How a $7B tunnel complicates the race for federal candidates in Quebec
Looking for seats in the suburbs, parties must also weigh climate concerns of voters
Last month, Premier François Legault officially asked the federal government to fund 40 per cent of a controversial tunnel project that would provide a third access point to Quebec City from the south.
His request made the "third link" a topic of discussion on the campaign trail in the city ever since — and it could sway voters in key battleground ridings in the area.
The two-tier tunnel would connect Quebec City's downtown sector with South Shore municipality of Lévis. It's projected to cost anywhere between $7 billion and $10 billion and is expected to be completed by 2031.
With one third of its lanes reserved for public transit and carpooling, the province is touting the third link — a campaign promise of the Coalition Avenir Québec government — as a public transit-friendly project that would remedy major traffic issues on the Quebec and Pierre-Laporte bridges.
Throughout his first week on the campaign trail, Bloc Québécois Leader Yves-François Blanchet was hesitant to take a stand on the project, preferring to point out that the project falls within provincial jurisdiction, so his opinion therefore did not matter.
But as reporters continued to press for answers, Blanchet caved and let his opinion slip on his 10th day campaigning, saying he "does not hate" the project.
"I am convinced that it can be [ecological] and that Quebec is perfectly conscious that this project has a positive potential in terms of the environment," Blanchet told reporters.
Just days later, Blanchet clarified that he had expressed his personal opinion, not that of his party.
'A risky situation'
Thierry Giasson, political science chair at Laval University, says that Blanchet's showing support for the project "was a poor decision."
"Especially because he was an environment minister in the [Parti Québécois] … this creates distortion and creates confusion in people's opinions of him, especially if those voters are really preoccupied by the environment and climate change," he said.
Giasson believes Blanchet was aiming to once again ride the wave of Legault's popularity, which helped his party go from 10 to 32 seats in the last election.
With the Bloc hoping to make inroads against the Conservatives in Quebec City's suburbs while staving off Liberal attacks elsewhere in the province, Giasson said, Blanchet has little room for error.
"It's a risky situation," he said. "Some of these people voted for the Bloc last time around because they were advocating against pipelines."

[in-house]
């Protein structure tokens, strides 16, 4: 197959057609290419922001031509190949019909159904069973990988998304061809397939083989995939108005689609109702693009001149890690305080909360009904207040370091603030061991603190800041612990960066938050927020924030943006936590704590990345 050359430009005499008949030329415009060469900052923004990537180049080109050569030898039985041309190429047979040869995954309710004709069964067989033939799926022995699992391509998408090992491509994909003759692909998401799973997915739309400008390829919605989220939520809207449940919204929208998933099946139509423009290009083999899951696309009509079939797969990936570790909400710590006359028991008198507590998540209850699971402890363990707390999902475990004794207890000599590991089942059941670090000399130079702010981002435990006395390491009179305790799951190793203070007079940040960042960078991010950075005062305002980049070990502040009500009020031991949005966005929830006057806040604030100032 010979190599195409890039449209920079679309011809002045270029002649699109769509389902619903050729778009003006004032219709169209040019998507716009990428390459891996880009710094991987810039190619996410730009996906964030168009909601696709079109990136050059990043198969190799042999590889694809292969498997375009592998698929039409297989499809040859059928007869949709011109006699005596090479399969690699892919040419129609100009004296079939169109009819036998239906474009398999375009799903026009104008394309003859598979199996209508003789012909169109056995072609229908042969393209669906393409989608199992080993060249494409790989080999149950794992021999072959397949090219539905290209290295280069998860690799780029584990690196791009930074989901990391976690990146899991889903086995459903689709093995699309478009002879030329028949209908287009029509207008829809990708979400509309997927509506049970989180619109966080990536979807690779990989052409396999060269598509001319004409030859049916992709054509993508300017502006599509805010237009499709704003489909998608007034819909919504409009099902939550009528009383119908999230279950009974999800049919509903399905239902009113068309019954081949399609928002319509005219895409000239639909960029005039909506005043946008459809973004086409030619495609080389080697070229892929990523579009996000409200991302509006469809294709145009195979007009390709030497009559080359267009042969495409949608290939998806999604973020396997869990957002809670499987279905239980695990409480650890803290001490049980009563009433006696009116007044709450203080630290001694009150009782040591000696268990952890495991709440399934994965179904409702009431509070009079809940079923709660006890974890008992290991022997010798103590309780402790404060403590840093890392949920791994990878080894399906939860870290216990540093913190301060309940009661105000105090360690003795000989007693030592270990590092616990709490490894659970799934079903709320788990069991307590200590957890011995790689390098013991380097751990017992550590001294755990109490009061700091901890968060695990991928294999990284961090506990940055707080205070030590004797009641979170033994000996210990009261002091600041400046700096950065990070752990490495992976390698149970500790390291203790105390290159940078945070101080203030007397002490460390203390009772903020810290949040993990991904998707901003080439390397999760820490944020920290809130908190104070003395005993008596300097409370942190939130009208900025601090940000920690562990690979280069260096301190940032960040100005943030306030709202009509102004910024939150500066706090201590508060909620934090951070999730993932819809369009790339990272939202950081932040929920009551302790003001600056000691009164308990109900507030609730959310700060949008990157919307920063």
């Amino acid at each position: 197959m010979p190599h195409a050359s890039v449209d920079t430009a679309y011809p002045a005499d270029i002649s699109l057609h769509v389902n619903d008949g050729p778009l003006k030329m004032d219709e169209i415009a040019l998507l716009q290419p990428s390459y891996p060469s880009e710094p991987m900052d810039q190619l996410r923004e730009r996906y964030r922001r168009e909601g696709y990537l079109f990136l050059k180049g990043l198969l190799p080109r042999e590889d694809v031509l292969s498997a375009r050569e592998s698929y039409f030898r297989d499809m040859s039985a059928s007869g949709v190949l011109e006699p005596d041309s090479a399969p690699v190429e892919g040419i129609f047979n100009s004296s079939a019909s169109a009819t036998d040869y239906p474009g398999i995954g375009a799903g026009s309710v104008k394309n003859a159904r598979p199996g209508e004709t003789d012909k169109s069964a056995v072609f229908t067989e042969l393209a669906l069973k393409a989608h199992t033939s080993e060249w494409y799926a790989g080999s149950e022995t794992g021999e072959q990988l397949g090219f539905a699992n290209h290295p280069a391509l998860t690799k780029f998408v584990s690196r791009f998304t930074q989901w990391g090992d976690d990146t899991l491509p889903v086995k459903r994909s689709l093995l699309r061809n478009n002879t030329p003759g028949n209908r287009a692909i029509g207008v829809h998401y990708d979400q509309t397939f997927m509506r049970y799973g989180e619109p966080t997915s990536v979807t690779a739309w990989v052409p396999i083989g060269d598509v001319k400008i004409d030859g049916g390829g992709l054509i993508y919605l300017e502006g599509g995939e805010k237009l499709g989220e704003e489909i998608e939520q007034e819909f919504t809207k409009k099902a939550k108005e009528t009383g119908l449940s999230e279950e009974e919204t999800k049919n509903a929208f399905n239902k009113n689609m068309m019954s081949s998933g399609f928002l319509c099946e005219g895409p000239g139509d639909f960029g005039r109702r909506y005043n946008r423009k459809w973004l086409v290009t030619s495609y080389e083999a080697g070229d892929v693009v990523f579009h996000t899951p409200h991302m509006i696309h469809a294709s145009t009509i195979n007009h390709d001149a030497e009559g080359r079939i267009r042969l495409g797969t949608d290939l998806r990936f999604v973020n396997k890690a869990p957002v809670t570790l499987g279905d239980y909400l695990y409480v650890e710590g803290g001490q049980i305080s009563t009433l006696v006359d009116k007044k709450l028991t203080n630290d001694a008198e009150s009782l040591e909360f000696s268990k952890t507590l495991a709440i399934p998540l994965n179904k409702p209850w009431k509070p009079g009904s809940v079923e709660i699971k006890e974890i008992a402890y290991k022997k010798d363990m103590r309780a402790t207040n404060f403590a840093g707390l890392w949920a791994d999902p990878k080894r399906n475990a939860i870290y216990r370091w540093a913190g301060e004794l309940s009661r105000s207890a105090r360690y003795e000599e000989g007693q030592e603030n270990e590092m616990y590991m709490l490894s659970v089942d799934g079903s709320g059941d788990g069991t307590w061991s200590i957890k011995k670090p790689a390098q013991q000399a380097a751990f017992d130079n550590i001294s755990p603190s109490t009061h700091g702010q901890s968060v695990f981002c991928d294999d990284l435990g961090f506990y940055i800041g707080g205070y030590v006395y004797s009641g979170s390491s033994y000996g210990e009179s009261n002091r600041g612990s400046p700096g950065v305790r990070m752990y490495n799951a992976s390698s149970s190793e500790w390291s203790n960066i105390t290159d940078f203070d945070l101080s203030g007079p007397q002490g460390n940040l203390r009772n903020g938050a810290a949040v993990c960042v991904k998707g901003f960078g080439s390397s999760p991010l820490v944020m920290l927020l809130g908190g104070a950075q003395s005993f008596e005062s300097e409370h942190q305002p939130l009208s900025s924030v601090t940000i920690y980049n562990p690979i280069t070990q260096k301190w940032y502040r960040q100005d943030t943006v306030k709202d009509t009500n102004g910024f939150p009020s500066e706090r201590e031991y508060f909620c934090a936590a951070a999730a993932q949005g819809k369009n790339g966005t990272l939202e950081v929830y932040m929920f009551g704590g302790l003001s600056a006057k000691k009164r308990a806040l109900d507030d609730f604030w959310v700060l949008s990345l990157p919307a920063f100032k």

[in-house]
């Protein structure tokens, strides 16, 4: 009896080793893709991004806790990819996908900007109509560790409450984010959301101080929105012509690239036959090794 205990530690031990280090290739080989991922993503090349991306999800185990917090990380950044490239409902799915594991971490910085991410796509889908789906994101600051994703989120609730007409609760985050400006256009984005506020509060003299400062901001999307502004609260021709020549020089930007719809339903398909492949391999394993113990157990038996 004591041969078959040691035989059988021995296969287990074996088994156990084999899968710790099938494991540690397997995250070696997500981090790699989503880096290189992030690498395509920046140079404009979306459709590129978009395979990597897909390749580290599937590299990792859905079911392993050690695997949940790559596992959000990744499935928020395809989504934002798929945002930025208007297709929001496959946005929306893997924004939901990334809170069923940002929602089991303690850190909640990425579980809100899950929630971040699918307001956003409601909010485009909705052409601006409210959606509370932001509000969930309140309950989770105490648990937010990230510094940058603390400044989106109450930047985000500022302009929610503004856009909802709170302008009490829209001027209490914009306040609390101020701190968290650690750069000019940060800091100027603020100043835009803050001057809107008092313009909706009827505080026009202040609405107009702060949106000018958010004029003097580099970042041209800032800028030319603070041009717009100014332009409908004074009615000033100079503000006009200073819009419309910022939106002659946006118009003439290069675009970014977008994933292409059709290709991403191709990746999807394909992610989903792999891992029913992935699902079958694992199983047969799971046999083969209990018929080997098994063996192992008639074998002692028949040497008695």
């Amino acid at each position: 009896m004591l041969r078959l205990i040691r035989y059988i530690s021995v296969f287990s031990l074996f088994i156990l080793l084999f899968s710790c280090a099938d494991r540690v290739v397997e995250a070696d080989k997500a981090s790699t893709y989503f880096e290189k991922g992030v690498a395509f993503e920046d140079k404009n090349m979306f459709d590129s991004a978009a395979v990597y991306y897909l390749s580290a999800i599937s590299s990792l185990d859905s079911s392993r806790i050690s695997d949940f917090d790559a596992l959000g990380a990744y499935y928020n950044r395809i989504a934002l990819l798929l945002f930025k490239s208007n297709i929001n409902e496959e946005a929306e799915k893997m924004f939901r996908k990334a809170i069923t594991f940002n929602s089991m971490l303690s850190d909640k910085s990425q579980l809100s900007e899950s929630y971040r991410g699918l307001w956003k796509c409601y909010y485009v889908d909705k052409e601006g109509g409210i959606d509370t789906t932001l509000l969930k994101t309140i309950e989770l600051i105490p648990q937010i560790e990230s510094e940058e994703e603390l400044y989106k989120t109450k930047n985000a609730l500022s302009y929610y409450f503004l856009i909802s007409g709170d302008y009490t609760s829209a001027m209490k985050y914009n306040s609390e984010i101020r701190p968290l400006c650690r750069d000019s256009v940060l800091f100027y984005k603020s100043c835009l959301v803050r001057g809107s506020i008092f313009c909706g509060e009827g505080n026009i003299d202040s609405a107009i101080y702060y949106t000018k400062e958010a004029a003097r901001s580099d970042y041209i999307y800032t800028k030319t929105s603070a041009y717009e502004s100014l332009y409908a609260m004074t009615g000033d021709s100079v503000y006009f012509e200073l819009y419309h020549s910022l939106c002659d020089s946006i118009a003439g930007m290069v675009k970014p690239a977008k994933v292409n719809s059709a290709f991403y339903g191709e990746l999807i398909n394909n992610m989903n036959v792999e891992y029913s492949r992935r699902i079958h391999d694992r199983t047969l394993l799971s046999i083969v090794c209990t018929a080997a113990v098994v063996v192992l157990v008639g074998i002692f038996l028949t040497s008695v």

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Several environmental groups have criticized the project, saying it could lead to more urban sprawl and encourage people to use their cars to reach the city, increasing greenhouse gas emissions.
Just last week, a coalition of more than 12 environmental groups, called Non au troisième lien, called on the next federal government not to fund the project.
Both the Green Party and the NDP have come out against funding the project, saying the money could be better spent on public transit and housing.
In the first French-language leaders' debate on TVA Thursday night, Prime Minister Justin Trudeau used the opportunity to call into question Blanchet's commitment to the environment, accusing him of having bypassed the province's environmental review board three times as a provincial minister.
Conservatives promise funding
Conservative Party Leader Erin O'Toole kicked off his campaign in Quebec with a promise to fund 40 per cent of the third link.
"A third of this tunnel will be for public transit, and we also recognize that when it will be built in 10 or 15 years from now … about 30 or 50 per cent of cars will be electric cars," said Gérard Deltell, Conservative incumbent in the Quebec City riding of Louis-Saint-Laurent, told CBC Quebec's Breakaway this week.
A poll published by Léger Marketing on July 28 shows 64 per cent of the 2,000 people surveyed in Quebec City and surrounding areas are in favour of the proposed tunnel, which was a topic of discussion in the city even before the Pierre-Laporte Bridge was completed in 1970.
"That announcement clearly showed us that the Conservatives really do understand who their constituency is," Giasson said.
"They know who they need to rally in order to at least keep the ridings that they won last time around, but also to make some gains in specific ridings, especially in Beauport–Limoilou, where the last election brought in a Bloquist."
Liberals studying proposal
Incumbent Quebec MP Jean-Yves Duclos said the project needs to be studied further before the Liberals commit to any funding.
"The Canadian government does not finance highway projects," Duclos said in a news conference last month.
"We know that a major part of the third link between Lévis and Quebec City cannot be financed by the Canadian government because it is a highway project."
Duclos said he would be open to financing the public transit portion of the project but would need to see studies first.
He narrowly kept his seat in the last election, beating the Bloc's Christiane Gagnon by just 325 votes.
With files from CBC Quebec's Breakaway and Justin Hayward